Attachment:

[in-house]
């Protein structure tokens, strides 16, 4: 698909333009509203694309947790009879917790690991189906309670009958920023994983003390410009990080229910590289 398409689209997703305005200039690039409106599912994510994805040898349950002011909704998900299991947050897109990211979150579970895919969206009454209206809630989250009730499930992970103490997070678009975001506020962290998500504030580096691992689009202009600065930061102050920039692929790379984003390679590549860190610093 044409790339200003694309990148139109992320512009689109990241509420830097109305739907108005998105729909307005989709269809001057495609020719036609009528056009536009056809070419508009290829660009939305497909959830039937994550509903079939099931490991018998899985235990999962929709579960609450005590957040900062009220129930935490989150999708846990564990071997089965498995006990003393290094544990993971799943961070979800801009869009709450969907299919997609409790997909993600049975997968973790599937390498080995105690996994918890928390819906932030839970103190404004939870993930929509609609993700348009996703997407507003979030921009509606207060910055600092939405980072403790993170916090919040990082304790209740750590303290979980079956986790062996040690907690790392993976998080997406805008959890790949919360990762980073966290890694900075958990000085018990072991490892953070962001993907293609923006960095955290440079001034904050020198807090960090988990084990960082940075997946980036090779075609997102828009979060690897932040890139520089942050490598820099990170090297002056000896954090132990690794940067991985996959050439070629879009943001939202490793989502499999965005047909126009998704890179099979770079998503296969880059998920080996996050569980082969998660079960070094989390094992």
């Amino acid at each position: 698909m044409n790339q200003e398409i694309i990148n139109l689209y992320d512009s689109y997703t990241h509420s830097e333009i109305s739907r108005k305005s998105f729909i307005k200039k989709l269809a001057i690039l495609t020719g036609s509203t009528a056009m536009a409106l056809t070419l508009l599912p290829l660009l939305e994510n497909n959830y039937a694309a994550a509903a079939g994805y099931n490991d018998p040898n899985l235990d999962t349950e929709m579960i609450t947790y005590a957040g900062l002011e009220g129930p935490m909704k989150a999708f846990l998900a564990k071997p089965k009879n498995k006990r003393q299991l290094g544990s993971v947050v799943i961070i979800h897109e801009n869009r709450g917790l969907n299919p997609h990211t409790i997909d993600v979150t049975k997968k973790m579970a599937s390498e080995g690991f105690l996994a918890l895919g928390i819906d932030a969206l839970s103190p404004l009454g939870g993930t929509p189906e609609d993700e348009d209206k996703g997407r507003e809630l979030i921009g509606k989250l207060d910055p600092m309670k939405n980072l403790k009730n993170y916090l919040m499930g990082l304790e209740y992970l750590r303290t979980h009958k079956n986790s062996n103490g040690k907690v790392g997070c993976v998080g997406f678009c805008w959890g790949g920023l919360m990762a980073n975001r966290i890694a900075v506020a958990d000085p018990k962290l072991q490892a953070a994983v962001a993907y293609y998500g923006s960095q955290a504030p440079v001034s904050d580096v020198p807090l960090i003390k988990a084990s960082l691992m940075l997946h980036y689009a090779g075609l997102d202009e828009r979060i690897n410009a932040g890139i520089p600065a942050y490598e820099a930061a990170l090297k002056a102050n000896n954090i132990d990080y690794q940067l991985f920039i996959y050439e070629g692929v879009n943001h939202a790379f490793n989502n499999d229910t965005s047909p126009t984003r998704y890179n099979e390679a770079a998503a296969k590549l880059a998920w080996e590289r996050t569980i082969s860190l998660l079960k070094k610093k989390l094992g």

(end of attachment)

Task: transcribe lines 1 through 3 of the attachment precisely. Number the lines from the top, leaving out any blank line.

[in-house]
């Protein structure tokens, strides 16, 4: 698909333009509203694309947790009879917790690991189906309670009958920023994983003390410009990080229910590289 398409689209997703305005200039690039409106599912994510994805040898349950002011909704998900299991947050897109990211979150579970895919969206009454209206809630989250009730499930992970103490997070678009975001506020962290998500504030580096691992689009202009600065930061102050920039692929790379984003390679590549860190610093 044409790339200003694309990148139109992320512009689109990241509420830097109305739907108005998105729909307005989709269809001057495609020719036609009528056009536009056809070419508009290829660009939305497909959830039937994550509903079939099931490991018998899985235990999962929709579960609450005590957040900062009220129930935490989150999708846990564990071997089965498995006990003393290094544990993971799943961070979800801009869009709450969907299919997609409790997909993600049975997968973790599937390498080995105690996994918890928390819906932030839970103190404004939870993930929509609609993700348009996703997407507003979030921009509606207060910055600092939405980072403790993170916090919040990082304790209740750590303290979980079956986790062996040690907690790392993976998080997406805008959890790949919360990762980073966290890694900075958990000085018990072991490892953070962001993907293609923006960095955290440079001034904050020198807090960090988990084990960082940075997946980036090779075609997102828009979060690897932040890139520089942050490598820099990170090297002056000896954090132990690794940067991985996959050439070629879009943001939202490793989502499999965005047909126009998704890179099979770079998503296969880059998920080996996050569980082969998660079960070094989390094992």
């Amino acid at each position: 698909m044409n790339q200003e398409i694309i990148n139109l689209y992320d512009s689109y997703t990241h509420s830097e333009i109305s739907r108005k305005s998105f729909i307005k200039k989709l269809a001057i690039l495609t020719g036609s509203t009528a056009m536009a409106l056809t070419l508009l599912p290829l660009l939305e994510n497909n959830y039937a694309a994550a509903a079939g994805y099931n490991d018998p040898n899985l235990d999962t349950e929709m579960i609450t947790y005590a957040g900062l002011e009220g129930p935490m909704k989150a999708f846990l998900a564990k071997p089965k009879n498995k006990r003393q299991l290094g544990s993971v947050v799943i961070i979800h897109e801009n869009r709450g917790l969907n299919p997609h990211t409790i997909d993600v979150t049975k997968k973790m579970a599937s390498e080995g690991f105690l996994a918890l895919g928390i819906d932030a969206l839970s103190p404004l009454g939870g993930t929509p189906e609609d993700e348009d209206k996703g997407r507003e809630l979030i921009g509606k989250l207060d910055p600092m309670k939405n980072l403790k009730n993170y916090l919040m499930g990082l304790e209740y992970l750590r303290t979980h009958k079956n986790s062996n103490g040690k907690v790392g997070c993976v998080g997406f678009c805008w959890g790949g920023l919360m990762a980073n975001r966290i890694a900075v506020a958990d000085p018990k962290l072991q490892a953070a994983v962001a993907y293609y998500g923006s960095q955290a504030p440079v001034s904050d580096v020198p807090l960090i003390k988990a084990s960082l691992m940075l997946h980036y689009a090779g075609l997102d202009e828009r979060i690897n410009a932040g890139i520089p600065a942050y490598e820099a930061a990170l090297k002056a102050n000896n954090i132990d990080y690794q940067l991985f920039i996959y050439e070629g692929v879009n943001h939202a790379f490793n989502n499999d229910t965005s047909p126009t984003r998704y890179n099979e390679a770079a998503a296969k590549l880059a998920w080996e590289r996050t569980i082969s860190l998660l079960k070094k610093k989390l094992g």